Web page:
RKW obtained the following information from Mr. Smith many years ago...
I was born March 23, 1887, in the 100 block on South Third Street. I started schooling in the old Third Ward school building in the first grade under Miss Emily Hyatt. I quit school in the tenth grade after my father died.
I worked for C. C. Scott in the old CCC Drug Store on the corner of the 300 block on south Summit Street now occupied by the Dye Drug Co. I then worked for Ben Curtis in the Curtis Fruit and News Stand, located in the 100 block on south Summit; then for F. O. Thomas Drug Co. in the same block.
I then started to work as file clerk in the office of the Superintendent of the AT&SF railroad, which was located at that time upstairs over the Home National Bank. I then worked as Roadmaster’s clerk for William Eglington.
I resigned to go to College or school at Southwestern College in Winfield, where I studied shorthand and typing during the winter of 1906-07. During the time I went to College in Winfield, I played the piano in Jim McClain’s skating rink on East 9th street to defray expenses. I played afternoon and night and went to college in the morning.
I got my first job with the Frisco Railroad at Enid about May 1907 under Supt. A. J. Sams, and then went to Amarillo, Texas, for a short time as Trainmaster’s clerk for the Santa Fe and returned to Arkansas City in August 1907 on account of the illness of my mother. I took a job here during the same month as Steno in the Superintendent’s office. I handled various jobs since that time such as Claim Clerk, Chief Clerk to the Asst. Supt., George H. Saunders, and assistant Chief Clerk to the Superintendent of the AT&SF, which job I still hold.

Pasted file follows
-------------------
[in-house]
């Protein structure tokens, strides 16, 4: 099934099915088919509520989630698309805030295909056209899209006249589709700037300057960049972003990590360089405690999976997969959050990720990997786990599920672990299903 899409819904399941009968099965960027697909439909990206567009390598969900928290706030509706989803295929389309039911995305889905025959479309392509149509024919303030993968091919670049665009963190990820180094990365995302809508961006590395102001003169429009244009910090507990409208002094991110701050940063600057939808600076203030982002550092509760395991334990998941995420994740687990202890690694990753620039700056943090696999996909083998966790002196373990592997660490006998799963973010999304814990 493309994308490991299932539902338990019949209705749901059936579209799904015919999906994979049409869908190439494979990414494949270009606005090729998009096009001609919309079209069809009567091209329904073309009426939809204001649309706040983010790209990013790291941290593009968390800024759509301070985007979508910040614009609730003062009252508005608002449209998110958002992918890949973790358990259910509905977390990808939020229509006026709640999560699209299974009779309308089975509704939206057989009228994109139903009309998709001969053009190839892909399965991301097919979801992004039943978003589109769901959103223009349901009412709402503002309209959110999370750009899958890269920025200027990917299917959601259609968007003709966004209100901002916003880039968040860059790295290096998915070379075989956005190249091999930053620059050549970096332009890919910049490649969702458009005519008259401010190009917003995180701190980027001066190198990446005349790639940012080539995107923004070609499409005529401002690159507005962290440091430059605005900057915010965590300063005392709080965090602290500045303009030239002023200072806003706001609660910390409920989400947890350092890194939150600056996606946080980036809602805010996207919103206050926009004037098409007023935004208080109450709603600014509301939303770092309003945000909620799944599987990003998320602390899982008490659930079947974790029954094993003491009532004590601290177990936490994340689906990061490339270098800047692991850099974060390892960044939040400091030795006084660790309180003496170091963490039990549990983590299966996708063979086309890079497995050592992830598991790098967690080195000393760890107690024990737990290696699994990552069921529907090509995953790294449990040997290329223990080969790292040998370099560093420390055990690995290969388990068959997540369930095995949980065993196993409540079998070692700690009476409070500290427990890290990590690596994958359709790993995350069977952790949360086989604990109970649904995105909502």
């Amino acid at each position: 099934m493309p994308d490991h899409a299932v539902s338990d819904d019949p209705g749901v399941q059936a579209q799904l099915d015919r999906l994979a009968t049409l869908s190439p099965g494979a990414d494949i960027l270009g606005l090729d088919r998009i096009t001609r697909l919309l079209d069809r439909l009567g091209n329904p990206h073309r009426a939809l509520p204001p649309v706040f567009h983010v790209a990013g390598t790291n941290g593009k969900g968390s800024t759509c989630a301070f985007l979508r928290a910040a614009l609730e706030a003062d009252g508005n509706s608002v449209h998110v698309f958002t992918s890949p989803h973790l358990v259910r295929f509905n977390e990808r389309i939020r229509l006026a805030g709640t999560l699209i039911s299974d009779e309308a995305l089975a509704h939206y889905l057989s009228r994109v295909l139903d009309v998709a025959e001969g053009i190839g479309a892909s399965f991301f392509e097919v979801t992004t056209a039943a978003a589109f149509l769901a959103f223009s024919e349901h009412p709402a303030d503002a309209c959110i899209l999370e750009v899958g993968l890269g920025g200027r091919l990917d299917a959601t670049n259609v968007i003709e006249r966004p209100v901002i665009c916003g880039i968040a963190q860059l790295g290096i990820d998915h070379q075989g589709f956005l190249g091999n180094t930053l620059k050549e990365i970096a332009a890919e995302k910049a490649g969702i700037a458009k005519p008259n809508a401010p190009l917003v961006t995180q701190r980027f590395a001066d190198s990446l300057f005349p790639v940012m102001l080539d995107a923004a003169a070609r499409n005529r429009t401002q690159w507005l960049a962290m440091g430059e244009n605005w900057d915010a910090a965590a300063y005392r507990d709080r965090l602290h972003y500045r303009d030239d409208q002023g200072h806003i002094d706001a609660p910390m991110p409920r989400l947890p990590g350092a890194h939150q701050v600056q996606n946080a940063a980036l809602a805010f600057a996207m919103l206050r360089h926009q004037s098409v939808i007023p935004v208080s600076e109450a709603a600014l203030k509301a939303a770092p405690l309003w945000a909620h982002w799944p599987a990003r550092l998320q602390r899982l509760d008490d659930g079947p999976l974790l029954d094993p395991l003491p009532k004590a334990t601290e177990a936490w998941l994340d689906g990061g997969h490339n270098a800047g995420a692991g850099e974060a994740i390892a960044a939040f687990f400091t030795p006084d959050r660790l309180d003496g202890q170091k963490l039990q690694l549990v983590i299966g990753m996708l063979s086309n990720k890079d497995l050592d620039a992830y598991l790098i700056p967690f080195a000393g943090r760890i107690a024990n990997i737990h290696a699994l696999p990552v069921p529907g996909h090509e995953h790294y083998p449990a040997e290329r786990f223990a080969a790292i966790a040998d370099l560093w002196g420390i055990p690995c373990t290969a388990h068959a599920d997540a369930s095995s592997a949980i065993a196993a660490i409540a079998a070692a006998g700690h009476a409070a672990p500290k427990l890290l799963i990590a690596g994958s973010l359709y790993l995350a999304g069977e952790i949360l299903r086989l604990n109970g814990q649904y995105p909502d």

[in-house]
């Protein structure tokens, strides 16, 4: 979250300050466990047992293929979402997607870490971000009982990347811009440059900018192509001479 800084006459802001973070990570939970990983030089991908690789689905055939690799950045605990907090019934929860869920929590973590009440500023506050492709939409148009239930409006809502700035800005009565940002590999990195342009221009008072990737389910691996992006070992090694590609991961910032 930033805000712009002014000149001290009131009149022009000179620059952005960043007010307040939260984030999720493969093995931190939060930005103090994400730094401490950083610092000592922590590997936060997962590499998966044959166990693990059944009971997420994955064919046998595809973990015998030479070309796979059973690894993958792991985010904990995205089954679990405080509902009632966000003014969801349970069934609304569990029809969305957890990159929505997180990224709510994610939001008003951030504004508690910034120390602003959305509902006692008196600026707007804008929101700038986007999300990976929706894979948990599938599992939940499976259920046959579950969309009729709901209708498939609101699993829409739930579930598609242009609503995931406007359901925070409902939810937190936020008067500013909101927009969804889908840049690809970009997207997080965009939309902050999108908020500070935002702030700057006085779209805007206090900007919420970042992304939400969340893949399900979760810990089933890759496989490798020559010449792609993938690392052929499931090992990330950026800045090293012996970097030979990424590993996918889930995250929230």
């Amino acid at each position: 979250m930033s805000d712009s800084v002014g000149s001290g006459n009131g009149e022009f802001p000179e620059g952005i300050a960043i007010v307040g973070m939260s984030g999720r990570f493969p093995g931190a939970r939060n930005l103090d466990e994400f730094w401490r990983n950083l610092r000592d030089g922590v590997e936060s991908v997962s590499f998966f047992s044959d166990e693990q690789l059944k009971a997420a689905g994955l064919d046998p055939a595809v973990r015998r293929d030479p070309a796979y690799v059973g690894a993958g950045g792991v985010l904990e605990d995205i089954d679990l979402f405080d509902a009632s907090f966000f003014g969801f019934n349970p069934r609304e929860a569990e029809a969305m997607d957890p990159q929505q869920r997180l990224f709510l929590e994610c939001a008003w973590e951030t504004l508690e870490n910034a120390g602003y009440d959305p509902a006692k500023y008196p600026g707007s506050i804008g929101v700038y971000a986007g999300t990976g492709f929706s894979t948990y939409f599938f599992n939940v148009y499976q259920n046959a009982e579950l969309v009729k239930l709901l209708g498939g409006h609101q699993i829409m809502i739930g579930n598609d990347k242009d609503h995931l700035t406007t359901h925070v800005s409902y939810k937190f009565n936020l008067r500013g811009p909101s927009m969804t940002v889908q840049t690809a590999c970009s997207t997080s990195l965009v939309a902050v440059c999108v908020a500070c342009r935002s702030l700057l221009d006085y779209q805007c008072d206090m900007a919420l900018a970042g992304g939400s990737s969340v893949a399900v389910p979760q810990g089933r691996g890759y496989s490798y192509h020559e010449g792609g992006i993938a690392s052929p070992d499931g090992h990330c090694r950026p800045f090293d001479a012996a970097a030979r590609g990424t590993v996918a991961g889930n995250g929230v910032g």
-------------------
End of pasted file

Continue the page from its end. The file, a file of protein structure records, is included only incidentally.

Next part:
I play the piano by ear, and my first job as a pianist was for Mrs. Carl Mac at her Dancing School in the old Fifth Avenue Hotel about 1905. I stopped playing for dances when I married Cecil Hendryx in November 1911, but had to start at it again when our first baby came in December 1915. I played the Orchestrarian in the old Strand Theater operated by Ben Conrad in the 100 block of South Summit Street. After that I had a dance orchestra for about 14 years when I stopped playing for dances. I thought I belonged at home with my family.
In September 1924, after living at 627 North C for twenty years, I traded my residence to Jim Bradley for the east half of lot 5, Eastview Addition, which is about 3 miles south of town. I later bought the other half from William M Gullet.
I have three children: Mrs. J. W. Oliphant; my son, Billy Joe, and daughter, Bonnie Jean.
Above written January 11, 1945, by Art Smith.
Arthur Lee Smith was born March 23, 1887, and died Feb. 16, 1961. He is buried in 8-31-K at Riverview cemetery. Erdman was in charge. His parents were Joseph G. Smith and Ida C. Woods.